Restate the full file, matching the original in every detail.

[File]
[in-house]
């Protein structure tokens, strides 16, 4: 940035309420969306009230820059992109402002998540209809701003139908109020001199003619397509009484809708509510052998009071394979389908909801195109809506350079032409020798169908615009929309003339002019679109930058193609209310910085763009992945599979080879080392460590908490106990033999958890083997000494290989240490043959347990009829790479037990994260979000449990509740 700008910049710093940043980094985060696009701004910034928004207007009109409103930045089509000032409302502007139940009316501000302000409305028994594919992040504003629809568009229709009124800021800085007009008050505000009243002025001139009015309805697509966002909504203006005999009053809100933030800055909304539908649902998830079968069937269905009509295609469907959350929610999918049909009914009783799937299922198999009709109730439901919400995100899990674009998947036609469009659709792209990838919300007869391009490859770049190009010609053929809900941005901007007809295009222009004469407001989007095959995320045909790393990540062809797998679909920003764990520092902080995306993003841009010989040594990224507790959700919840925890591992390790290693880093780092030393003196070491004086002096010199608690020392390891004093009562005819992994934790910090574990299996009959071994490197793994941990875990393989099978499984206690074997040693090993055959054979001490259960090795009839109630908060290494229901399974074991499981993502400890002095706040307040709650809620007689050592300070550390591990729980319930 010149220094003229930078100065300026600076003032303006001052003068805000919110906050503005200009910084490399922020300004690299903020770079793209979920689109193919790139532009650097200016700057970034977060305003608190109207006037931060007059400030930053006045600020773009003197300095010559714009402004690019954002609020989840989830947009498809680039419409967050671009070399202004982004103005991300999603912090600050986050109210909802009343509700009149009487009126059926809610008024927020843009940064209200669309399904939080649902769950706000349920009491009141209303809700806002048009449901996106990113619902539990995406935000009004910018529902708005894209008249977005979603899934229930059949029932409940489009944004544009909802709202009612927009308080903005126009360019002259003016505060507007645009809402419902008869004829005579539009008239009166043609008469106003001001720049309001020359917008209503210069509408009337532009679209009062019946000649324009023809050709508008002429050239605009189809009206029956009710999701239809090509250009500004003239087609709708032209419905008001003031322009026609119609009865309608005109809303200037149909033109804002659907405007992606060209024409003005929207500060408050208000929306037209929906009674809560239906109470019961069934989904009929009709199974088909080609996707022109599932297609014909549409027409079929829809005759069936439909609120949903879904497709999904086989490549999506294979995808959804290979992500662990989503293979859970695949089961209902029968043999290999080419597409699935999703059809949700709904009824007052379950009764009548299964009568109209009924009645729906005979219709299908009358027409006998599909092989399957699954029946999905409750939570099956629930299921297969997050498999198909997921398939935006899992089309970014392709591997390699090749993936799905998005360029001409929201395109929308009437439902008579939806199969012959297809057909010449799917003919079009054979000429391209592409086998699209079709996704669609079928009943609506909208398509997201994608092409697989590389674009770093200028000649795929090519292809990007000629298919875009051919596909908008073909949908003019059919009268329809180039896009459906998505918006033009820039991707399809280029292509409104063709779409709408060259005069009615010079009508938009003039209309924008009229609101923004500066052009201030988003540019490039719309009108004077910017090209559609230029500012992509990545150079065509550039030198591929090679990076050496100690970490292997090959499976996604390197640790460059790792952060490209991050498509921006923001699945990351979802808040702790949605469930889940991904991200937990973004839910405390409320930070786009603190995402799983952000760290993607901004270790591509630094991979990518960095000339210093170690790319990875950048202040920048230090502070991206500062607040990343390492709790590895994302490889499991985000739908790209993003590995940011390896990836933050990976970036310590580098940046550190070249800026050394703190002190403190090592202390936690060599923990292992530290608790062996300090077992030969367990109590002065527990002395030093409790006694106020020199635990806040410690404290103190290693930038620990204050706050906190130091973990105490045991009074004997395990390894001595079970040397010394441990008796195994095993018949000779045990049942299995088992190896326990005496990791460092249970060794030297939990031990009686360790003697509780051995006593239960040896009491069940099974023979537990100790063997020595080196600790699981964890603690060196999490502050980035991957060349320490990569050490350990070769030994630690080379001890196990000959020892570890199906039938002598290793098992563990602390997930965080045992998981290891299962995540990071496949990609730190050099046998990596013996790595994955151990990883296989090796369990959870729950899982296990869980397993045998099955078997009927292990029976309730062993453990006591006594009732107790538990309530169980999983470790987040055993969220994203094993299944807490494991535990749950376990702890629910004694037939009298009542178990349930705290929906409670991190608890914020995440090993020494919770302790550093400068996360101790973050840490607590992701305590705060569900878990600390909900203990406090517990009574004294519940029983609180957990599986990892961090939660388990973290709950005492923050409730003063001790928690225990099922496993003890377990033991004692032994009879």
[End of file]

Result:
[in-house]
């Protein structure tokens, strides 16, 4: 940035309420969306009230820059992109402002998540209809701003139908109020001199003619397509009484809708509510052998009071394979389908909801195109809506350079032409020798169908615009929309003339002019679109930058193609209310910085763009992945599979080879080392460590908490106990033999958890083997000494290989240490043959347990009829790479037990994260979000449990509740 700008910049710093940043980094985060696009701004910034928004207007009109409103930045089509000032409302502007139940009316501000302000409305028994594919992040504003629809568009229709009124800021800085007009008050505000009243002025001139009015309805697509966002909504203006005999009053809100933030800055909304539908649902998830079968069937269905009509295609469907959350929610999918049909009914009783799937299922198999009709109730439901919400995100899990674009998947036609469009659709792209990838919300007869391009490859770049190009010609053929809900941005901007007809295009222009004469407001989007095959995320045909790393990540062809797998679909920003764990520092902080995306993003841009010989040594990224507790959700919840925890591992390790290693880093780092030393003196070491004086002096010199608690020392390891004093009562005819992994934790910090574990299996009959071994490197793994941990875990393989099978499984206690074997040693090993055959054979001490259960090795009839109630908060290494229901399974074991499981993502400890002095706040307040709650809620007689050592300070550390591990729980319930 010149220094003229930078100065300026600076003032303006001052003068805000919110906050503005200009910084490399922020300004690299903020770079793209979920689109193919790139532009650097200016700057970034977060305003608190109207006037931060007059400030930053006045600020773009003197300095010559714009402004690019954002609020989840989830947009498809680039419409967050671009070399202004982004103005991300999603912090600050986050109210909802009343509700009149009487009126059926809610008024927020843009940064209200669309399904939080649902769950706000349920009491009141209303809700806002048009449901996106990113619902539990995406935000009004910018529902708005894209008249977005979603899934229930059949029932409940489009944004544009909802709202009612927009308080903005126009360019002259003016505060507007645009809402419902008869004829005579539009008239009166043609008469106003001001720049309001020359917008209503210069509408009337532009679209009062019946000649324009023809050709508008002429050239605009189809009206029956009710999701239809090509250009500004003239087609709708032209419905008001003031322009026609119609009865309608005109809303200037149909033109804002659907405007992606060209024409003005929207500060408050208000929306037209929906009674809560239906109470019961069934989904009929009709199974088909080609996707022109599932297609014909549409027409079929829809005759069936439909609120949903879904497709999904086989490549999506294979995808959804290979992500662990989503293979859970695949089961209902029968043999290999080419597409699935999703059809949700709904009824007052379950009764009548299964009568109209009924009645729906005979219709299908009358027409006998599909092989399957699954029946999905409750939570099956629930299921297969997050498999198909997921398939935006899992089309970014392709591997390699090749993936799905998005360029001409929201395109929308009437439902008579939806199969012959297809057909010449799917003919079009054979000429391209592409086998699209079709996704669609079928009943609506909208398509997201994608092409697989590389674009770093200028000649795929090519292809990007000629298919875009051919596909908008073909949908003019059919009268329809180039896009459906998505918006033009820039991707399809280029292509409104063709779409709408060259005069009615010079009508938009003039209309924008009229609101923004500066052009201030988003540019490039719309009108004077910017090209559609230029500012992509990545150079065509550039030198591929090679990076050496100690970490292997090959499976996604390197640790460059790792952060490209991050498509921006923001699945990351979802808040702790949605469930889940991904991200937990973004839910405390409320930070786009603190995402799983952000760290993607901004270790591509630094991979990518960095000339210093170690790319990875950048202040920048230090502070991206500062607040990343390492709790590895994302490889499991985000739908790209993003590995940011390896990836933050990976970036310590580098940046550190070249800026050394703190002190403190090592202390936690060599923990292992530290608790062996300090077992030969367990109590002065527990002395030093409790006694106020020199635990806040410690404290103190290693930038620990204050706050906190130091973990105490045991009074004997395990390894001595079970040397010394441990008796195994095993018949000779045990049942299995088992190896326990005496990791460092249970060794030297939990031990009686360790003697509780051995006593239960040896009491069940099974023979537990100790063997020595080196600790699981964890603690060196999490502050980035991957060349320490990569050490350990070769030994630690080379001890196990000959020892570890199906039938002598290793098992563990602390997930965080045992998981290891299962995540990071496949990609730190050099046998990596013996790595994955151990990883296989090796369990959870729950899982296990869980397993045998099955078997009927292990029976309730062993453990006591006594009732107790538990309530169980999983470790987040055993969220994203094993299944807490494991535990749950376990702890629910004694037939009298009542178990349930705290929906409670991190608890914020995440090993020494919770302790550093400068996360101790973050840490607590992701305590705060569900878990600390909900203990406090517990009574004294519940029983609180957990599986990892961090939660388990973290709950005492923050409730003063001790928690225990099922496993003890377990033991004692032994009879």